It's been a cold, damp, cold, dark, cold, rainy day here along the river.
There's an old country saying that autumn goes slipping down the river. The truth of this was visibly evident every time the wind blew, which instantly sent a pile of lemon-yellow boxelder leaves pouring onto the water, as if some profligate pirate were suddenly seized by the desire to hurl away a fortune in gold doubloons.
The newly-freed boxelder leaves would join the occasional maple, hackberry, and sycamore, all of them in their various hues bobbing along upon the slow-moving current like autumnal confetti. This wasn't the main leaf-fall that gives the season its name—but a good precursor of things to come…and possibly sooner than we expect if the weather continues to deteriorate.
I did mention it was cold, right?
Okay, so maybe you folks in Canada and Minnesota and North Dakota don't consider 43F degrees cold. Well, neither do we Ohioans, usually. But confound it, it sure felt cold here today. I huddled at my desk, electric heater on HIGH, yet shivering still, chilled to the bones and feeling a lot like Bob Cratchit trying to keep warm with a single lump of coal in Scrooge's counting house.
The cold—or more likely the steady light drizzle—discourage feeder visitors, too. Only the chickadees, nuthatches, and titmice seemed unaffected. The squirrels stayed inside their snug hollow in the big sycamore near the drive. With the bunch of 'em nestled cozily together, all in their nice fur robes, I bet they were toasty.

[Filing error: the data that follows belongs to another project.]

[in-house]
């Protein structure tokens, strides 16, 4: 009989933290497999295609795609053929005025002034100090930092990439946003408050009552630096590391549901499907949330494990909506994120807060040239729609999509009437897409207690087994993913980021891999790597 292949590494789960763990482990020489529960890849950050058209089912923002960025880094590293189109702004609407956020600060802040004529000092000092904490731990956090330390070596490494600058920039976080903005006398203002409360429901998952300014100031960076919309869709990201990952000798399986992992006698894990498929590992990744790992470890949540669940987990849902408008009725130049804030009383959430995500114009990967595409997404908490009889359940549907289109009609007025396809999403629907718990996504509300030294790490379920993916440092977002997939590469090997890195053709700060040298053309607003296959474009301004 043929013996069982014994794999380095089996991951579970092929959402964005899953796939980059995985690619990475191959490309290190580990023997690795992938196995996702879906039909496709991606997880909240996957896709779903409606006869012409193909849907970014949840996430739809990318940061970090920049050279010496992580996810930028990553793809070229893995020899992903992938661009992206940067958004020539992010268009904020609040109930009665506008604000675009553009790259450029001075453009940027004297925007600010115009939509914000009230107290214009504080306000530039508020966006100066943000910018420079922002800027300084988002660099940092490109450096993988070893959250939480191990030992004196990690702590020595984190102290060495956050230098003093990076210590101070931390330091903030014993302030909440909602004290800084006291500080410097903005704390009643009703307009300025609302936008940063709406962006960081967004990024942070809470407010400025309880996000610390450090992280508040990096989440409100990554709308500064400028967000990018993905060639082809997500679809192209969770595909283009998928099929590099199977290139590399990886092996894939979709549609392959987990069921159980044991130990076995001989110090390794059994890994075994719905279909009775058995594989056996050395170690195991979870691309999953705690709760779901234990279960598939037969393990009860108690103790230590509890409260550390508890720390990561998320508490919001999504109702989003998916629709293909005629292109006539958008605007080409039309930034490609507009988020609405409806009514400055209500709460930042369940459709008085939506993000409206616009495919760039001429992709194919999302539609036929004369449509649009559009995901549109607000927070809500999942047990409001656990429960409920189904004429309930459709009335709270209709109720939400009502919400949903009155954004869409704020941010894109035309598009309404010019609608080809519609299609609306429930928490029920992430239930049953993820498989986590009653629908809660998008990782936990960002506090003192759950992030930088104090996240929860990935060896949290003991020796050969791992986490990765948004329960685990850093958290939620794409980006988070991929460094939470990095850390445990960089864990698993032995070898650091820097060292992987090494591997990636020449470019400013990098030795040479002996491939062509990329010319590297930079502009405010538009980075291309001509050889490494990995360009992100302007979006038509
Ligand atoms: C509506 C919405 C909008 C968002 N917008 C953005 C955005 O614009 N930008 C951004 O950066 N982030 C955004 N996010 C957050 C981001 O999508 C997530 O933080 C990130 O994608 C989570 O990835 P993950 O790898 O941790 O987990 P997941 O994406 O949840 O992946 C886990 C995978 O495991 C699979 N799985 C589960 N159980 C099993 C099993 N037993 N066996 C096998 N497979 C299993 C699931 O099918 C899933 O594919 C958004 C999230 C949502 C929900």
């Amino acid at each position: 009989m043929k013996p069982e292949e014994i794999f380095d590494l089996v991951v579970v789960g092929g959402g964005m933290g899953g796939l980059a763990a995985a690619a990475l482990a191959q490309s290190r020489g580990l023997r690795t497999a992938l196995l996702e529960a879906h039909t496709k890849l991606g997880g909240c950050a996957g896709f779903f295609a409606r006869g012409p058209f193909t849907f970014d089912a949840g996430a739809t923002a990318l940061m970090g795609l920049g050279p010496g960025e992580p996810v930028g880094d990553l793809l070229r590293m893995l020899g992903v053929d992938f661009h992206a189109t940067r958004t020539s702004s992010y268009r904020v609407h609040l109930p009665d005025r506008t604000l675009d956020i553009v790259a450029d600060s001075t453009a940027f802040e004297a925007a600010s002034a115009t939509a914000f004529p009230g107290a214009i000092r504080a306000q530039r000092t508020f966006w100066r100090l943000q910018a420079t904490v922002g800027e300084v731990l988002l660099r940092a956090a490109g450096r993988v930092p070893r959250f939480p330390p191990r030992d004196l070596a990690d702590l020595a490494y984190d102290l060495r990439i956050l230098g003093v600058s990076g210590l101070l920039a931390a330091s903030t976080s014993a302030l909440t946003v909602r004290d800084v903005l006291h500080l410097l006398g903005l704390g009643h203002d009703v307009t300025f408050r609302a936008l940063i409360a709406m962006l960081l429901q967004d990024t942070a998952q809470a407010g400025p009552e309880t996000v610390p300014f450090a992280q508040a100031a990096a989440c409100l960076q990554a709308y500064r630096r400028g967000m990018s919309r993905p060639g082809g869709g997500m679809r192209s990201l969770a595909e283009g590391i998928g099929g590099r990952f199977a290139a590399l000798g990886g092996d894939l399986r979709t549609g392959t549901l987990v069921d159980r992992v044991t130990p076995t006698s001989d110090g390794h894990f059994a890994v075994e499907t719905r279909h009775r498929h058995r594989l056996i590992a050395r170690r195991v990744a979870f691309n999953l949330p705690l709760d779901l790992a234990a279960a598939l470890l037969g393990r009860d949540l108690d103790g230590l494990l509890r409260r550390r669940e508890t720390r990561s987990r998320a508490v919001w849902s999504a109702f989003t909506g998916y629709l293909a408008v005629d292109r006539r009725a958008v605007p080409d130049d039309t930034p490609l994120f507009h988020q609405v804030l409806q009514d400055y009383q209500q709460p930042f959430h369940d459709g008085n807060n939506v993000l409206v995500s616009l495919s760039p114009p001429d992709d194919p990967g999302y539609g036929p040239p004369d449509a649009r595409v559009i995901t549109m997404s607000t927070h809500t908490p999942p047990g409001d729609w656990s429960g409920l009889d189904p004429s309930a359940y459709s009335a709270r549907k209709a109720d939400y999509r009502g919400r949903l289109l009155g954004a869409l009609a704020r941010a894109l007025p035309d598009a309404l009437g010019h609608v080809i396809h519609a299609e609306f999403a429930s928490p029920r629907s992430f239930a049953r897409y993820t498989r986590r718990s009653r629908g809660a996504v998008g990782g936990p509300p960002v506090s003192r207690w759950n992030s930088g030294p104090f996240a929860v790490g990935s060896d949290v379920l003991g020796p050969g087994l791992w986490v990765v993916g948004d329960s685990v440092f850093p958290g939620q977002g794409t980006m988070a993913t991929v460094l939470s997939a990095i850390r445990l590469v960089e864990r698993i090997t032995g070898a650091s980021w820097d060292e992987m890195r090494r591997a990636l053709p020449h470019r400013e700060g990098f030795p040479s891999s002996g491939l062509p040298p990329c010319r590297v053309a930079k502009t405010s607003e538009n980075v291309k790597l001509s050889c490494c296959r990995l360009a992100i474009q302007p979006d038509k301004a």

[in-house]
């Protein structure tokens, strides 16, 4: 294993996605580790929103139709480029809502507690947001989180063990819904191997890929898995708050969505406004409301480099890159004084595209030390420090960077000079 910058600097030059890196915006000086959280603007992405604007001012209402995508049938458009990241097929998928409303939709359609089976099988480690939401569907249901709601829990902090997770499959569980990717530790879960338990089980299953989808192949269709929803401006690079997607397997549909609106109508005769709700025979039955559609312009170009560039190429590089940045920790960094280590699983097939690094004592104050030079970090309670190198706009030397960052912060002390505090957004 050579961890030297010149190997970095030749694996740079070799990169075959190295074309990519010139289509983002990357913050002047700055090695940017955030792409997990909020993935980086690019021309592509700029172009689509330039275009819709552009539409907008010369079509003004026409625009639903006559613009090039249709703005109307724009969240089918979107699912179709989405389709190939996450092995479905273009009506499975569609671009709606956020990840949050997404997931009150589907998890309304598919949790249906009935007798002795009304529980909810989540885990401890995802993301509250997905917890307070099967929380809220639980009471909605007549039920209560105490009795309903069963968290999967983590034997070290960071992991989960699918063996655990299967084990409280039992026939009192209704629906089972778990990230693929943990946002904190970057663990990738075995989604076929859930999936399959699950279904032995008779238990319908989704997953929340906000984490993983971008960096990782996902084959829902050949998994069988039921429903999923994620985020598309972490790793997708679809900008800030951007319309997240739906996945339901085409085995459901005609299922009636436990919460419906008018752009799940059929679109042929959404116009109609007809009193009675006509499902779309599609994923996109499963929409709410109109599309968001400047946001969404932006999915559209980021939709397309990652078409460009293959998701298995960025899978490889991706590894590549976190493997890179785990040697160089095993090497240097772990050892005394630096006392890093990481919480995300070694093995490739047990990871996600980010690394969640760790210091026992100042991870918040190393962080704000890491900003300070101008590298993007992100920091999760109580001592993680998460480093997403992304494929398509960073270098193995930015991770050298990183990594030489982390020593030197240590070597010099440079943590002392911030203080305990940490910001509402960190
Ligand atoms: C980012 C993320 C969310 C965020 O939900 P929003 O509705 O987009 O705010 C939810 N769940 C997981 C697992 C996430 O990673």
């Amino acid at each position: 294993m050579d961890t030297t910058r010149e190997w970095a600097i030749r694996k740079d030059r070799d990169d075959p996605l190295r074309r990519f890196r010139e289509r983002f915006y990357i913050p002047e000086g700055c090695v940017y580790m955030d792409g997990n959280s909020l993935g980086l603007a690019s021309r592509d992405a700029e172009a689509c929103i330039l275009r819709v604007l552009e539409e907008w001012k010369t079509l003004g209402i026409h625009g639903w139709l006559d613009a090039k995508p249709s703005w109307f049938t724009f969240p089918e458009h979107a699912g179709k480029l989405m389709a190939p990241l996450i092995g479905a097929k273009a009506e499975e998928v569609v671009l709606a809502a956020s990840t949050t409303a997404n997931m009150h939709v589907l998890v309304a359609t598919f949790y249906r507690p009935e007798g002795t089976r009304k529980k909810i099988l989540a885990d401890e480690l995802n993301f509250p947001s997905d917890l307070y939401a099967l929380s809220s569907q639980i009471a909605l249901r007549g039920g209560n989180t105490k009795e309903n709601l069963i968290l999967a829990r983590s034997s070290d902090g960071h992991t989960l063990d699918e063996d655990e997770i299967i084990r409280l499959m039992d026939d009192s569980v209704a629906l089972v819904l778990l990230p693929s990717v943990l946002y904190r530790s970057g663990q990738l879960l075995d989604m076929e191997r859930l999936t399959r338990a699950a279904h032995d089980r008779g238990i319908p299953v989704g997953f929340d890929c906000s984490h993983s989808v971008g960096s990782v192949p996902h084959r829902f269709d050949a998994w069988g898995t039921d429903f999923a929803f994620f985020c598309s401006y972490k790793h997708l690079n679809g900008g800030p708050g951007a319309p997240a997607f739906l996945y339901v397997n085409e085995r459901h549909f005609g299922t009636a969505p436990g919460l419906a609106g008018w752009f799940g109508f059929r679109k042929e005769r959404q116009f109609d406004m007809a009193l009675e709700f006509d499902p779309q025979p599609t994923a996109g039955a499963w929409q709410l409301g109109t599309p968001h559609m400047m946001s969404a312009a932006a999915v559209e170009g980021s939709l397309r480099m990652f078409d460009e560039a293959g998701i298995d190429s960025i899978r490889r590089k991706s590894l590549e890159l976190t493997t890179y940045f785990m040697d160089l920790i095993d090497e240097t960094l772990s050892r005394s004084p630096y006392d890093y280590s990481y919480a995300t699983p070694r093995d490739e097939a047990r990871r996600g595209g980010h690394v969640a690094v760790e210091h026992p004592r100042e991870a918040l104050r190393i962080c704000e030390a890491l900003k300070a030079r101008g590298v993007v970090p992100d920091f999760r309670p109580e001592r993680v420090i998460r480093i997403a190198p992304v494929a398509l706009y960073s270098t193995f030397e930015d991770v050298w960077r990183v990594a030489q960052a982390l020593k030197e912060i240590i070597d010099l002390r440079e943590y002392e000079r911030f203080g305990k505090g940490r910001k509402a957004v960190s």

I wasn't. I was COLD!
Just before the rain came I went out and tossed the ducks a second scoop of cracked corn. I'd given them one early on, soon after daylight, in hopes of keeping them from quacking like dependent fools and waking the neighbors. A duck could get shot for such behavior hereabouts.
Have to told you I've been feeding those two white ducks who came floating dowstream like wandering featherdusters a couple of months back? [post]
Well, I have, and I can assure you that while ducks may not be the smartest birds to ever waddle up from the sandbar, they're easily the loudest. And like any good bum on the lam, they never forget the source of a free meal. All I have to do is step out onto the deck, say "Hey, ducks!" in anything above a whisper, and they come bleating and quacking from a hundred yards away, like sheep with outboard motors strapped to their butts. I swear they displace wakes that threaten to wash out the bank!
Anyway, the winds blew, the leaves came sifting onto the water, and a portion of autumn went slipping down the river…apparently taking every BTU of available heat with it. But the ducks stayed. And the rains came.
AND IT'S STILL COLD!